Loneliness is a state of mind. You can be in a crowded room, surrounded by hundreds of people and still feel so completely isolated that it makes you want to scream.
Loneliness is a disease that affects people who are unsatisfied in some way. People who are unfulfilled.
I felt a twinge of annoyance. No, I thought grumpily, it isn’t. Stupid, condescending professor. Loneliness affects people whose families are nowhere to be seen.
Was I bitter over being left yet again? Yes. Was it childish? Also yes. Did I care? Not in the least.
I would continue to ‘sulk’, as Rayyan and my grandfather called it, for the foreseeable future. Or at least until I stopped feeling quite so lonely.
Loneliness is a disease, my professor said smugly in my mind and I scowled immediately. Condescending bastard.
I had, for once in my life, opened my mouth in a lecture only to be immediately reminded just why I preferred to keep quiet and let the whole thing wash over me – if I even attended a lecture at all.
I’d been worked up enough to storm out of the lecture by the end of it, something that I was sure would be getting passed on to my parents via whichever poor assistant the university managed to get hold of and badger.
It wouldn’t make a difference. It hadn’t made a difference when I’d failed out of my first year, or when I’d abruptly decided to completely switch fields of study two years in and more than halfway through a degree.
I felt a wave of exhaustion hit me. Why was I even trying? My family was rich enough that I never needed to work a day in my life if I didn’t want to and it was hardly as though getting a bachelor’s degree was any kind of achievement. Getting it wouldn’t make anyone bat an eye.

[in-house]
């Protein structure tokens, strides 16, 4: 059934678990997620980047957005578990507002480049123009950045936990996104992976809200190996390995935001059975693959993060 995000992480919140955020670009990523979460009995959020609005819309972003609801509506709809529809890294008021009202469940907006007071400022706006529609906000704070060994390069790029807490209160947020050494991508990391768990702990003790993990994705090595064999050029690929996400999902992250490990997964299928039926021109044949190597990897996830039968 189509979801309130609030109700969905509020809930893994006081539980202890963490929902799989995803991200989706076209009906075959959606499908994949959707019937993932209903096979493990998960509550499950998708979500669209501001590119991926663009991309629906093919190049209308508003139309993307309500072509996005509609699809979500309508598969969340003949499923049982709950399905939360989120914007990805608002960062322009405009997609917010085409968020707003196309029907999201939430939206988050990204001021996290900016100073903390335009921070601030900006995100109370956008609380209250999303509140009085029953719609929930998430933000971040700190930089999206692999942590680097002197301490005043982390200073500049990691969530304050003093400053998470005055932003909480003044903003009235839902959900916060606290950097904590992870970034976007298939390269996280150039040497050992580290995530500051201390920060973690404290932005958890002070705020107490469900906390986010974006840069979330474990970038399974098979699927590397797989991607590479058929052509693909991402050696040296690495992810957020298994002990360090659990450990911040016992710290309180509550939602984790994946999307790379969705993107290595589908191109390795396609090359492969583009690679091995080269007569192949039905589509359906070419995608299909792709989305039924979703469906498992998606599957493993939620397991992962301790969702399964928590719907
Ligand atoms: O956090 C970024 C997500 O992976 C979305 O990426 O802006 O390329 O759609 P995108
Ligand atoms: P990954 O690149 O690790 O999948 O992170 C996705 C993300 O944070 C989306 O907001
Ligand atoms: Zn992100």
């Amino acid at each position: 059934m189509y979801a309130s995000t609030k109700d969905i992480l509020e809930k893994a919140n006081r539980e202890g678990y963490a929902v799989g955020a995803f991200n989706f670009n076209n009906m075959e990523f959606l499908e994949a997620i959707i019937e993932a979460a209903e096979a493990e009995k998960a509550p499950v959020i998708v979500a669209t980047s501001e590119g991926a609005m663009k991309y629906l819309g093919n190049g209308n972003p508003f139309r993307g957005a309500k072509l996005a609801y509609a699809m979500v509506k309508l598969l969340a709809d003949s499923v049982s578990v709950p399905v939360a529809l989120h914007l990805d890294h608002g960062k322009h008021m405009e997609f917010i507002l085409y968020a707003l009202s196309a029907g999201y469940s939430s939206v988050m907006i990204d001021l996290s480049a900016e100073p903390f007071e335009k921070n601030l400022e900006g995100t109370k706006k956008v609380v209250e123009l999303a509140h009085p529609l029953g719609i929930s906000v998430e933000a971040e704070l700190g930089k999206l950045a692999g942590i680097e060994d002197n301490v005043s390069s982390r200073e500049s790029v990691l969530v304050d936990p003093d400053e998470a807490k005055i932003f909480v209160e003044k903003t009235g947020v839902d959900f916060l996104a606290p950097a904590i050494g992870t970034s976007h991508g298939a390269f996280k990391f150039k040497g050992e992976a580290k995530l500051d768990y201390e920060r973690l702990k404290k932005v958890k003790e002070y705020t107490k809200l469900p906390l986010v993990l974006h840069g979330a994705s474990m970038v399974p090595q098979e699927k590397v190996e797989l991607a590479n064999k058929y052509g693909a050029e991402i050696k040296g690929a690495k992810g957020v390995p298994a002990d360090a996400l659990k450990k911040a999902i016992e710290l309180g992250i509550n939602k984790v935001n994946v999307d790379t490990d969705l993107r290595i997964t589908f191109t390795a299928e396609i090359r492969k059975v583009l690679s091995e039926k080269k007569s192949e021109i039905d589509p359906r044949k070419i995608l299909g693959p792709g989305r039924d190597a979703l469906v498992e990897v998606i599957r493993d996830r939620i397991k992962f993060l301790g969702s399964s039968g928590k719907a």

A course of action occurred to me and I felt a weight lift from my shoulders. I got to my feet, ready to go to the Dean’s office and immediately sat back down.
Zak. I needed to check with him first.
I sat there on the stone bench outside the library patiently, waiting for him to respond, playing a game to while away the time.
It began to rain and I jumped, caught off guard by the icy downpour. The library had closed for lunch while I’d been sitting outside and now I was stuck. The closest open building was a ten minute walk away in my impractical heels.
Great. Well, at least it hadn’t been an especially good hair day. The wind lashed my face and I grimaced, spitting out a mouthful of rainwater. Yuck.
I stepped out from under the inadequate protection the ledges had been offering me. Might as well get completely wet rather than halfway.
I shivered for a moment then began to make the long trek to shelter. Halfway there, I’d completely ruined my shoes and my ankles were screaming after having had all of my weight put on them exactly wrong as I’d slipped and slid across the street.
I should have just waited the storm out outside the library.
I finally made it to the student cafeteria and limped in, leaving puddles all over the floor. No sooner had I settled myself in the closest seat to the door and bent to undo the pretty silver buckles that had kept my stilettos on my feet than I felt a shadow fall over me.